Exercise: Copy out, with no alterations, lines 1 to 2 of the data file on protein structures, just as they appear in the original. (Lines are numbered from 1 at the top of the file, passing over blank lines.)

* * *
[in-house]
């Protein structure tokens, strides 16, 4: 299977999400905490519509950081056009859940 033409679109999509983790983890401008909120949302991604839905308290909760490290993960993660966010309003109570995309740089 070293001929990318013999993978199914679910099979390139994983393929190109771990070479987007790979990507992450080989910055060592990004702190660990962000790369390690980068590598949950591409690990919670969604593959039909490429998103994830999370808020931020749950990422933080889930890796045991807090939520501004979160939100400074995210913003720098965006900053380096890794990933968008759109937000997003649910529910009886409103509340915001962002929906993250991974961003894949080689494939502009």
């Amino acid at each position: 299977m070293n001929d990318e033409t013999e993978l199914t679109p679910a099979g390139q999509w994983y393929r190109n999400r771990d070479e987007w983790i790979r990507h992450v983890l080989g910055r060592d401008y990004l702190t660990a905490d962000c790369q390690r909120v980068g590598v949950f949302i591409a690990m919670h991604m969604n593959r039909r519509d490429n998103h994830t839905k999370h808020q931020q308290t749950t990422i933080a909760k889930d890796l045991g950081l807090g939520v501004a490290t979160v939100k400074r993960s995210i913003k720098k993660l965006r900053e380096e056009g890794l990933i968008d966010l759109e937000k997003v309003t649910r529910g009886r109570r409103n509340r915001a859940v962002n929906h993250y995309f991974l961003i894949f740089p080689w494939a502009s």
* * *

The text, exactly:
[in-house]
């Protein structure tokens, strides 16, 4: 299977999400905490519509950081056009859940 033409679109999509983790983890401008909120949302991604839905308290909760490290993960993660966010309003109570995309740089 070293001929990318013999993978199914679910099979390139994983393929190109771990070479987007790979990507992450080989910055060592990004702190660990962000790369390690980068590598949950591409690990919670969604593959039909490429998103994830999370808020931020749950990422933080889930890796045991807090939520501004979160939100400074995210913003720098965006900053380096890794990933968008759109937000997003649910529910009886409103509340915001962002929906993250991974961003894949080689494939502009």